Dear Dirty America



September 19
10:44 2017


(first published at The 100 So-Called Poems)

What I present to humanity must be generous
else it’s part of the problem, not of the solution.

I see that I have slipped into the usual nursing of grudges.

If I wait til I’m treated decently by everyone
I’ll never deliver what I have to give
that will help those
who don’t take from whoever can’t prevent it
& who must find ways to survive & thrive
& likewise deliver, generously.

My generosity must not be based on pretending
that there is less cruelty & obliviousness than there is—
but, still, it must be generous—
else what I present to humanity
will be part of the problem, not of the solution.

And why shouldn’t I be generous
however much or often strangers
or people who should know me by now
slight me, or take advantage of me, or slander me
or demonstrate in what little regard they hold me?

Haven’t I been created & loosed into a world
however much that world isn’t made to my specifications?

Isn’t the cosmos mine, my galaxy, my solar system
my planet with its atmosphere, waters, minerals
its plants & animals, its kind, humble humans
& the occasional great & kind acts of prodigies—
Beethoven’s symphonies & Woody Guthrie’s songs
Chaplin’s pantomimes, Coltrane’s sax explorations
Tom Paine’s courage, & Gandhi’s
the organizational genius of McCormick, Edison, Bezos
the discoveries of Newton, Gauss, Mendel, Mendeleev
Matthew’s Gospel, the I Ching, the Tao Te Ching?

Haven’t I been, some times, nurtured & loved?
Don’t I, some times, grow, & thrill to the momentum?

Haven’t I awakened to another day
surrounded by miracles at every scale in all directions—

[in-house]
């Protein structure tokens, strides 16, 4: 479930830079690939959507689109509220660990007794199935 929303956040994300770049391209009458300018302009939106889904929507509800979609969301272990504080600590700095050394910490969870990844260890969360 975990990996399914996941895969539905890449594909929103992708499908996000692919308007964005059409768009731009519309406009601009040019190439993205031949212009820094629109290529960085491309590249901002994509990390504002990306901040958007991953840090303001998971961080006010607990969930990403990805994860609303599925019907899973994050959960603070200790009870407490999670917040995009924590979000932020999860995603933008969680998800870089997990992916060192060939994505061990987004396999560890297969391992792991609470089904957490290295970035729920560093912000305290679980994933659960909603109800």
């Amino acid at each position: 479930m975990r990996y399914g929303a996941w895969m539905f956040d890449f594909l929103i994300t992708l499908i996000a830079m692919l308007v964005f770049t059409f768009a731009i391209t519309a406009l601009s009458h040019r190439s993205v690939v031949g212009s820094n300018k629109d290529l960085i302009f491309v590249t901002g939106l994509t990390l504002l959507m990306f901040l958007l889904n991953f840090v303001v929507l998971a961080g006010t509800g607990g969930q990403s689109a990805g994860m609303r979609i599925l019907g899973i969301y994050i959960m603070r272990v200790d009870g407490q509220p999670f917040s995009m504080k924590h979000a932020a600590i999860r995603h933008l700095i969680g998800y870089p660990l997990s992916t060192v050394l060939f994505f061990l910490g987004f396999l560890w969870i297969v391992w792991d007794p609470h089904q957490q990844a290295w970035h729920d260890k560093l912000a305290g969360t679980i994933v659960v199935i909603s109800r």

as well as the opportunity to improve the situation?



Anthem for Humanity


We get used to


Eric Chaet, born Chicago, 1945, South Side, beaten, denigrated, sinking, swimming—servant of a refractory nation and species, sweating laborer in factories and warehouses, wearing jacket and tie in offices and classrooms—”so-called poems” published and posted around the world, sporadically, for decades—author of People I Met Hitchhiking On USA Highways (read a review) and How To Change the World Forever For Better—perpetual polymath student, synthesizer of specialists’ insights and methods, solo consultant regarding space exploration and accidents involving obsolete industrial machinery—album of songs Solid and Sound—hitchhiked back and forth between the Pacific and Atlantic, sleeping out for years and subsisting on water and sunflower seeds, stapling a series of 1500 posters he made to utility poles, inciting whoever saw them to seize the responsibility for their own lives—governing without coalition or means of or inclination to coerce or confiscate, from below, approximately invisible.

[Sunrise postcard Pub. by Standard Souvenirs & Novelties, Inc., Knoxville, Tenn.; sourced in the Boston Public Library; Wikimedia Commons]


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